When BOSS observations are completed in 2014, astronomers can make a map ten times larger than the one being released today, according to Patrick McDonald of Lawrence Berkeley National Laboratory and Brookhaven National Laboratory, who pioneered techniques for measuring the universe with the Lyman-alpha forest and helped design the BOSS quasar survey. BOSS’s ultimate goal is to use subtle features in maps like Slosar’s to study how the expansion of the universe has changed during its history. “By the time BOSS ends, we will be able to measure how fast the universe was expanding 11 billion years ago with an accuracy of a couple of percent. Considering that no one has ever measured the cosmic expansion rate so far back in time, that’s a pretty astonishing prospect.”

Quasar expert Patrick Petitjean of the Institut d’Astrophysique de Paris, a key member of Aubourg’s quasar-inspecting team, is looking forward to the continuing flood of BOSS data. “Fourteen thousand quasars down, one hundred and forty thousand to go,” he said. “If BOSS finds them, we’ll be happy to look at them all, one by one. With that much data, we’re bound to find things that we never expected.”

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Hello again,

One of the commenters on our very first post wanted to hear more about the Large Synoptic Survey Telescope (LSST), one of the three cosmological projects that involve Brookhaven Lab. Set high on a mountaintop in Chile, LSST will be a very big and expensive ground-based telescope. Planning for the project started near the end of the 20th century and the experiment probably won’t start taking data in a scientific manner until 2020.

Artist rendering of LSST on Cerro Pachon, Chile. (Image Credit: Michael Mullen Design, LSST Corporation)

The story is that at a decadal survey 10 years ago, the person who first proposed that the word “synoptic” be used in the project’s name had a misunderstanding about what synoptic really means. Either way, the name has stuck. Synoptic, by the way, comes from Greek word “synopsis” and refers to looking at something from all possible aspects, which is precisely what LSST will do.

Astronomical survey instruments fall broadly under two categories: imaging instruments that take photos of the sky, and spectroscopic instruments that take spectra (that is, distribution of light across wavelengths) of a selected few objects in the sky. LSST falls into the first category — it will take many, many images of the sky in the five bands, which are a bit like colors, from ultra-violet light to infrared light.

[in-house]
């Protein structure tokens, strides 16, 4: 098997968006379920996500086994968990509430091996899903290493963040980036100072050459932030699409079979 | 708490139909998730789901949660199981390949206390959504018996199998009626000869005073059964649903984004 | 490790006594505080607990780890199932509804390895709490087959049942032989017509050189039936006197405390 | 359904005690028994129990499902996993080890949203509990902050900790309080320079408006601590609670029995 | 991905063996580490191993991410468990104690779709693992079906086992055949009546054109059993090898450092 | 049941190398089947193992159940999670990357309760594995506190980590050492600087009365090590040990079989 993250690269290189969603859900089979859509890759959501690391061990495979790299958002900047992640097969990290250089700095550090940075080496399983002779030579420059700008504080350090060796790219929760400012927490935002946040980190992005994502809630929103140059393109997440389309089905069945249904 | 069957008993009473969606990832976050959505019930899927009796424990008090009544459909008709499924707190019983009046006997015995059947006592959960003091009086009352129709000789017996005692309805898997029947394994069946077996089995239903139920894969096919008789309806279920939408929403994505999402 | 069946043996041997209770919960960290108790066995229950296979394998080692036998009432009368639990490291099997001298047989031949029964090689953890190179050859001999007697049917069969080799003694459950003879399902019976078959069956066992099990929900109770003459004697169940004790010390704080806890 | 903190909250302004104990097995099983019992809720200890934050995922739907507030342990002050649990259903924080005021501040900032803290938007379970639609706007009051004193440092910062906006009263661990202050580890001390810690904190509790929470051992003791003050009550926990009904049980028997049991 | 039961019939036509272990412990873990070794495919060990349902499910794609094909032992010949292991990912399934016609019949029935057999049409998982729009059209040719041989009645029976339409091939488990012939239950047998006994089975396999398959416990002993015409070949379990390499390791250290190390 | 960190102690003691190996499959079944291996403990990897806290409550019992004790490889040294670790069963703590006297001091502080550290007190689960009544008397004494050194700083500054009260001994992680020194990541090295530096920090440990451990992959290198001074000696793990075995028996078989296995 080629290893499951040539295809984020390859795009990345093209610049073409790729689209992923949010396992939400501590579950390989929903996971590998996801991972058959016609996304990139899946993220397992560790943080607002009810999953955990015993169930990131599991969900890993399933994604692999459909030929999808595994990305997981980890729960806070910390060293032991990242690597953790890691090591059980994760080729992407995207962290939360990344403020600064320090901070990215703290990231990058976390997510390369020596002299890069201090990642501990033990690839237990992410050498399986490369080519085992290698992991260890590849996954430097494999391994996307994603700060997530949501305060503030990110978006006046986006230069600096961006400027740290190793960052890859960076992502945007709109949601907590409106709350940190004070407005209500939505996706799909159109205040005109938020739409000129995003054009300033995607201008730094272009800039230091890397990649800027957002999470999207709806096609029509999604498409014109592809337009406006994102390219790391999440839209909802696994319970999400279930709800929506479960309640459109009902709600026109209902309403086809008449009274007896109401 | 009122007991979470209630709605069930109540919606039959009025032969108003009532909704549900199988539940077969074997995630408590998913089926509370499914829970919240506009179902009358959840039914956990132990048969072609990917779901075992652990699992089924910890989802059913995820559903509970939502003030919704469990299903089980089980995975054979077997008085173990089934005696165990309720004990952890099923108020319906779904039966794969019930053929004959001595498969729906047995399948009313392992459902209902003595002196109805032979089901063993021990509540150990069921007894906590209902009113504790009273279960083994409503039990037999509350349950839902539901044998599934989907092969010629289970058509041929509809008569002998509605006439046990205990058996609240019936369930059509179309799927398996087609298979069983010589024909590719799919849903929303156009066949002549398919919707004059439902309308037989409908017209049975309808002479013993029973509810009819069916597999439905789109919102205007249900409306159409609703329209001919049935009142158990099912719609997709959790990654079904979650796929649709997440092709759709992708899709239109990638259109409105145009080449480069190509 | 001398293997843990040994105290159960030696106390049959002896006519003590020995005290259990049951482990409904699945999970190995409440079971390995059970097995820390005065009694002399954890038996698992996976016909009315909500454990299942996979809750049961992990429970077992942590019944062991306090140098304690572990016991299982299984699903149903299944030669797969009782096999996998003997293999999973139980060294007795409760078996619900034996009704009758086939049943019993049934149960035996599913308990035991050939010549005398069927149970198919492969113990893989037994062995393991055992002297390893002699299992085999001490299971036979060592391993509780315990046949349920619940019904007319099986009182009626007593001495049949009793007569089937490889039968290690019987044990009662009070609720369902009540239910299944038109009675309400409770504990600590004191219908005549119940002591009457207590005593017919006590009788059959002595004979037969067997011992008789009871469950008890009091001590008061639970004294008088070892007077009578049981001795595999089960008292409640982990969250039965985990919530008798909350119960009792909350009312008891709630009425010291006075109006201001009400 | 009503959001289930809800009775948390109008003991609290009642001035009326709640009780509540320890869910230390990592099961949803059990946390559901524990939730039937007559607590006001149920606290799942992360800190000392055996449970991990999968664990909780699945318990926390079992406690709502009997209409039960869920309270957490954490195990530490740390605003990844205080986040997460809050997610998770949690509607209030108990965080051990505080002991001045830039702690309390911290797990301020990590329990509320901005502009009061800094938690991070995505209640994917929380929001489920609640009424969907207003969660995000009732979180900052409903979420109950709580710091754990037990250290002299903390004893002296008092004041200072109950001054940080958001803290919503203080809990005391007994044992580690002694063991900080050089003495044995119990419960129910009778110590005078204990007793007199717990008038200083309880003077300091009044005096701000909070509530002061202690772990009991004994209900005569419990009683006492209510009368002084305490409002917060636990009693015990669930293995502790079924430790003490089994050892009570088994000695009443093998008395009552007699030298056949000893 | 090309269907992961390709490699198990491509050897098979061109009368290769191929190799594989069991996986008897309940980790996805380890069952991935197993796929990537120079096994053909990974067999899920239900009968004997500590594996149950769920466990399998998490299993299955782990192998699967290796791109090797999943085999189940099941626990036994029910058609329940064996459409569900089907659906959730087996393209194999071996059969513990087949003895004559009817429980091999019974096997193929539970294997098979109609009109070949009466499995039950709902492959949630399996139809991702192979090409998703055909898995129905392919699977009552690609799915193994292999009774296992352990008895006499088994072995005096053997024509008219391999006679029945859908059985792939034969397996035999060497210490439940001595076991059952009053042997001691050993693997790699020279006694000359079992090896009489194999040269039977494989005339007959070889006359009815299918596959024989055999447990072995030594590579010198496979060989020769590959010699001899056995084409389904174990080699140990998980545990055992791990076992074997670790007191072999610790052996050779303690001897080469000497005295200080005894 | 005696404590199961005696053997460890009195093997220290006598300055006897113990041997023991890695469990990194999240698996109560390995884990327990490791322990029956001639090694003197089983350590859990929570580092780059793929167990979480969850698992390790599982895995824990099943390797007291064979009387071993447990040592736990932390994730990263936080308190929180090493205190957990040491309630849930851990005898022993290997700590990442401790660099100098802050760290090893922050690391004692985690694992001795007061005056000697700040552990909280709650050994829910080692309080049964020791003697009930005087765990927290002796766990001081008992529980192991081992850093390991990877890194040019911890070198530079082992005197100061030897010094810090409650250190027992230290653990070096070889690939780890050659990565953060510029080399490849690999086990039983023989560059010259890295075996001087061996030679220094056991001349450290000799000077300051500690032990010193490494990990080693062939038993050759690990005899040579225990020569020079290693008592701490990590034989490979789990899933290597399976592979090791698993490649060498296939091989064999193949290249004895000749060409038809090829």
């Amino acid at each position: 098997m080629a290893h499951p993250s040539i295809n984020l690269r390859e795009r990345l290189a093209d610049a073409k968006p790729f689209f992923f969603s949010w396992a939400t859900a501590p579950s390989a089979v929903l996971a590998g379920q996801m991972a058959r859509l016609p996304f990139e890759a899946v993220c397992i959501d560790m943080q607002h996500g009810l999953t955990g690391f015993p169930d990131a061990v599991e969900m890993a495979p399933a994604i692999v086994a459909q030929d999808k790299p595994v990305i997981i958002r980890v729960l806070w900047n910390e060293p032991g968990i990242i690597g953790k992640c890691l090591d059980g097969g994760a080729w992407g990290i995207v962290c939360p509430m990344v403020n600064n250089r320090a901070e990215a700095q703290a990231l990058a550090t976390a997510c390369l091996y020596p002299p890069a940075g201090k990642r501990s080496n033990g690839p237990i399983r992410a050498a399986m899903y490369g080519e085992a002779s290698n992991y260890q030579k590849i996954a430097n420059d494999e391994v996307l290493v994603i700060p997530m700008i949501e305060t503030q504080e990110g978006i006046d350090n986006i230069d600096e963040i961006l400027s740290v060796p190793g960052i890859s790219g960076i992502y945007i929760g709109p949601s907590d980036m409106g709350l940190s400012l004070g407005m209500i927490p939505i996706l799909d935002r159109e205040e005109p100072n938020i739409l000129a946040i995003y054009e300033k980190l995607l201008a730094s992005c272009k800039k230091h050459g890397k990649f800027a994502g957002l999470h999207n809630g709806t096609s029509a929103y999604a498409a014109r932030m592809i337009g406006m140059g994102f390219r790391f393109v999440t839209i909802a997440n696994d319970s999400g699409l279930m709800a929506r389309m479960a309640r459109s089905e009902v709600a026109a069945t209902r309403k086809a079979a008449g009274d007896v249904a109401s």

(more…)

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Top left image shows SDSS-III's view of a small part of the sky, centered on the galaxy Messier 33. The middle top picture is a zoomed-in image on M33, showing the spiral arms of this galaxy, including the blue knots of intense star formation. The top right-hand image shows a further zoomed-in image of M33 highlighting one of the largest areas of intense star formation in that galaxy. Credit: SDSS

The world’s largest, digital, color image of the night sky became public this month. It provides a stunning image and research fodder for scientists and science enthusiasts, thanks to the Sloan Digital Sky Survey, which has a long connection to Fermilab.

Oh, yeah, and the image is  free.

The image, which would require 500,000 high-definition TVs to view in its full resolution, is comprised of data collected since the start of the survey in 1998.

“This image provides opportunities for many new scientific  discoveries in the years to come,” said Bob Nichol, SDSS-III scientific spokesperson and professor at University of Portsmouth.

Fermilab oversaw all image processing and distribution of data to researchers and the public from 1998 through 2008, for the first seven batches of data. These batches make up a large chunk of the ground-breaking more than a trillion-pixel image. The eighth batch of raw, reduced data, which was released along with the image at the 17th annual meeting of the American Astronomical Society in Seattle was processed by Lawrence Berkley National Laboratory. LBNL, New York University and Johns Hopkins University distributed that data. Fermilab’s SDSS collaboration members now focus solely on analysis.

“This is one of the biggest bounties in the history of science,” said Mike Blanton, professor from New York University and leader of the data archive work in SDSS-III, the third phase of SDSS.  “This data will be a legacy for the ages, as previous ambitious sky surveys like the Palomar Sky Survey of the 1950s are still being used today. We expect the SDSS data to have that sort of shelf life.”

The release expands the sky coverage of SDSS to include a  sizable view of the south galactic pole. Previously, SDSS only imaged small, spread out slivers of the southern sky. Increasing coverage of the southern sky will aid the Dark Energy Survey and the Large Synoptic Survey Telescope both southern sky surveys that Fermilab participates in.

Comparing the two portions of the sky also will help astrophysicists pinpoint any asymmetries in the type or number of large structures, such as galaxies. Cosmic-scale solutions to Albert Einstein’s equations of general